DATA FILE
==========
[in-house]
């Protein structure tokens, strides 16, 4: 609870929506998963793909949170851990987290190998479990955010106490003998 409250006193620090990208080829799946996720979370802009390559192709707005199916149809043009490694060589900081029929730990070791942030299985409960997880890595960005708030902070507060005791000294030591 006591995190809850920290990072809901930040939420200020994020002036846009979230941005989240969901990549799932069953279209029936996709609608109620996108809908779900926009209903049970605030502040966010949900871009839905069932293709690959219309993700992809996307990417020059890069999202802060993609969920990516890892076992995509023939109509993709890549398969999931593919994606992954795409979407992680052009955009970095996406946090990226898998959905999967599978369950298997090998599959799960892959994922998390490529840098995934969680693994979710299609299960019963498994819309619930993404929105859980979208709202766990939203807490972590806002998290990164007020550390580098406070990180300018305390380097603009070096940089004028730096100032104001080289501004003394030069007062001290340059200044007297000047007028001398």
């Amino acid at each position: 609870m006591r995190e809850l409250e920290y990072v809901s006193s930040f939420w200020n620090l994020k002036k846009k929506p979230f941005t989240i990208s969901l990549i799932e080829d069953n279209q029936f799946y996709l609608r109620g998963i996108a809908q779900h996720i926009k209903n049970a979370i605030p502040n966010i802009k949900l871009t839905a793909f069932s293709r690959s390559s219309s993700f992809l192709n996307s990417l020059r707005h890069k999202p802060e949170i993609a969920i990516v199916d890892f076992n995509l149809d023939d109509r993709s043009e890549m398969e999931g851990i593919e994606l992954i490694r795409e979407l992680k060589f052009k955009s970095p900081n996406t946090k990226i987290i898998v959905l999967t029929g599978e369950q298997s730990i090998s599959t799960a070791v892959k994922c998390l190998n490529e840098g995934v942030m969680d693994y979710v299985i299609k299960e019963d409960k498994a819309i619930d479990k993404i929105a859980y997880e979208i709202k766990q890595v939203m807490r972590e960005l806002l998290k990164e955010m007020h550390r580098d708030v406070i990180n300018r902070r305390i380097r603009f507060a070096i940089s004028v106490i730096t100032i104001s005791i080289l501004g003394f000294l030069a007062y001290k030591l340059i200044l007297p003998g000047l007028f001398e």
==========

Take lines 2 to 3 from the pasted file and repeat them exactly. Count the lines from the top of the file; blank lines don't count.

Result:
């Protein structure tokens, strides 16, 4: 609870929506998963793909949170851990987290190998479990955010106490003998 409250006193620090990208080829799946996720979370802009390559192709707005199916149809043009490694060589900081029929730990070791942030299985409960997880890595960005708030902070507060005791000294030591 006591995190809850920290990072809901930040939420200020994020002036846009979230941005989240969901990549799932069953279209029936996709609608109620996108809908779900926009209903049970605030502040966010949900871009839905069932293709690959219309993700992809996307990417020059890069999202802060993609969920990516890892076992995509023939109509993709890549398969999931593919994606992954795409979407992680052009955009970095996406946090990226898998959905999967599978369950298997090998599959799960892959994922998390490529840098995934969680693994979710299609299960019963498994819309619930993404929105859980979208709202766990939203807490972590806002998290990164007020550390580098406070990180300018305390380097603009070096940089004028730096100032104001080289501004003394030069007062001290340059200044007297000047007028001398």
């Amino acid at each position: 609870m006591r995190e809850l409250e920290y990072v809901s006193s930040f939420w200020n620090l994020k002036k846009k929506p979230f941005t989240i990208s969901l990549i799932e080829d069953n279209q029936f799946y996709l609608r109620g998963i996108a809908q779900h996720i926009k209903n049970a979370i605030p502040n966010i802009k949900l871009t839905a793909f069932s293709r690959s390559s219309s993700f992809l192709n996307s990417l020059r707005h890069k999202p802060e949170i993609a969920i990516v199916d890892f076992n995509l149809d023939d109509r993709s043009e890549m398969e999931g851990i593919e994606l992954i490694r795409e979407l992680k060589f052009k955009s970095p900081n996406t946090k990226i987290i898998v959905l999967t029929g599978e369950q298997s730990i090998s599959t799960a070791v892959k994922c998390l190998n490529e840098g995934v942030m969680d693994y979710v299985i299609k299960e019963d409960k498994a819309i619930d479990k993404i929105a859980y997880e979208i709202k766990q890595v939203m807490r972590e960005l806002l998290k990164e955010m007020h550390r580098d708030v406070i990180n300018r902070r305390i380097r603009f507060a070096i940089s004028v106490i730096t100032i104001s005791i080289l501004g003394f000294l030069a007062y001290k030591l340059i200044l007297p003998g000047l007028f001398e």